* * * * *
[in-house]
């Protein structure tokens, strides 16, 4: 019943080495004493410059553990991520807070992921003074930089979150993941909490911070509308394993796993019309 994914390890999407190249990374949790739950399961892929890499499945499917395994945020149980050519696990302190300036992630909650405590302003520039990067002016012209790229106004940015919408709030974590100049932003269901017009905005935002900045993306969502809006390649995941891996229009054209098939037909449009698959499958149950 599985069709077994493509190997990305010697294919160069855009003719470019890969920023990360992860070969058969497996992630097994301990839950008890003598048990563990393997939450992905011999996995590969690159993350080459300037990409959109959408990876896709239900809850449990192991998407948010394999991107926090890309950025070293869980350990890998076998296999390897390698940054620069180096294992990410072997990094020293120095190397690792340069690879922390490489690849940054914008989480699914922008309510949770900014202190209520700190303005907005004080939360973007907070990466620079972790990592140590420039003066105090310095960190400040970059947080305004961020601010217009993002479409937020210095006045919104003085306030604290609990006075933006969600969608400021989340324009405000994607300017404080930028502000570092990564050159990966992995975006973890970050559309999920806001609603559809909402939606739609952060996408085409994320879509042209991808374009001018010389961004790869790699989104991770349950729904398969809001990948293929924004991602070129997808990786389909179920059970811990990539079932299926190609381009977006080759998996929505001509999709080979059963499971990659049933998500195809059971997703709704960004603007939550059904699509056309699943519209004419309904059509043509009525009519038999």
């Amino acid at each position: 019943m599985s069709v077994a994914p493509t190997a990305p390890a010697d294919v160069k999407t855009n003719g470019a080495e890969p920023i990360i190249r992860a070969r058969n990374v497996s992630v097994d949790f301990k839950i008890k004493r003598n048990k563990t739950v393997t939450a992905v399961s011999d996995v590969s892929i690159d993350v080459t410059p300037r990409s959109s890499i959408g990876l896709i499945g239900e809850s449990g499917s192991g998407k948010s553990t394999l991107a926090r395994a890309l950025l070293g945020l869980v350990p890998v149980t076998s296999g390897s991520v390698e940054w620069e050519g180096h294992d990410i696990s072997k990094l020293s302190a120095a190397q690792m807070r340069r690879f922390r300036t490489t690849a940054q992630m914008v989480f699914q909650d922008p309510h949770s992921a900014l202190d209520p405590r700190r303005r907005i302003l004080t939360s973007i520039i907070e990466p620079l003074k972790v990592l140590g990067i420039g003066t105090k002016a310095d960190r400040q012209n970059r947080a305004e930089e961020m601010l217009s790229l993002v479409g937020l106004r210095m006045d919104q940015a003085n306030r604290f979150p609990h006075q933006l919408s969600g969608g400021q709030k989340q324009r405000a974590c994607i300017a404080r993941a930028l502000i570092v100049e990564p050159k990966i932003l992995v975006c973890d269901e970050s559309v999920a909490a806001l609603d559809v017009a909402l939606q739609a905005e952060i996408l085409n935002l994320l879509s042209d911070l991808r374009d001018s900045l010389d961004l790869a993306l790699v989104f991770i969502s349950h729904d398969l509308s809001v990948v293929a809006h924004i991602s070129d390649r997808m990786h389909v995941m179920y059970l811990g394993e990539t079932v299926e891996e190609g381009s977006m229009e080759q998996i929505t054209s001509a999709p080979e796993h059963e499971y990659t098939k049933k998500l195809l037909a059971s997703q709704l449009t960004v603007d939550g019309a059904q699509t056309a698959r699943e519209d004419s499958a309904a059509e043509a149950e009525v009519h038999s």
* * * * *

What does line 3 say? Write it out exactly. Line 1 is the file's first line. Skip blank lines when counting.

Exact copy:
């Amino acid at each position: 019943m599985s069709v077994a994914p493509t190997a990305p390890a010697d294919v160069k999407t855009n003719g470019a080495e890969p920023i990360i190249r992860a070969r058969n990374v497996s992630v097994d949790f301990k839950i008890k004493r003598n048990k563990t739950v393997t939450a992905v399961s011999d996995v590969s892929i690159d993350v080459t410059p300037r990409s959109s890499i959408g990876l896709i499945g239900e809850s449990g499917s192991g998407k948010s553990t394999l991107a926090r395994a890309l950025l070293g945020l869980v350990p890998v149980t076998s296999g390897s991520v390698e940054w620069e050519g180096h294992d990410i696990s072997k990094l020293s302190a120095a190397q690792m807070r340069r690879f922390r300036t490489t690849a940054q992630m914008v989480f699914q909650d922008p309510h949770s992921a900014l202190d209520p405590r700190r303005r907005i302003l004080t939360s973007i520039i907070e990466p620079l003074k972790v990592l140590g990067i420039g003066t105090k002016a310095d960190r400040q012209n970059r947080a305004e930089e961020m601010l217009s790229l993002v479409g937020l106004r210095m006045d919104q940015a003085n306030r604290f979150p609990h006075q933006l919408s969600g969608g400021q709030k989340q324009r405000a974590c994607i300017a404080r993941a930028l502000i570092v100049e990564p050159k990966i932003l992995v975006c973890d269901e970050s559309v999920a909490a806001l609603d559809v017009a909402l939606q739609a905005e952060i996408l085409n935002l994320l879509s042209d911070l991808r374009d001018s900045l010389d961004l790869a993306l790699v989104f991770i969502s349950h729904d398969l509308s809001v990948v293929a809006h924004i991602s070129d390649r997808m990786h389909v995941m179920y059970l811990g394993e990539t079932v299926e891996e190609g381009s977006m229009e080759q998996i929505t054209s001509a999709p080979e796993h059963e499971y990659t098939k049933k998500l195809l037909a059971s997703q709704l449009t960004v603007d939550g019309a059904q699509t056309a698959r699943e519209d004419s499958a309904a059509e043509a149950e009525v009519h038999s």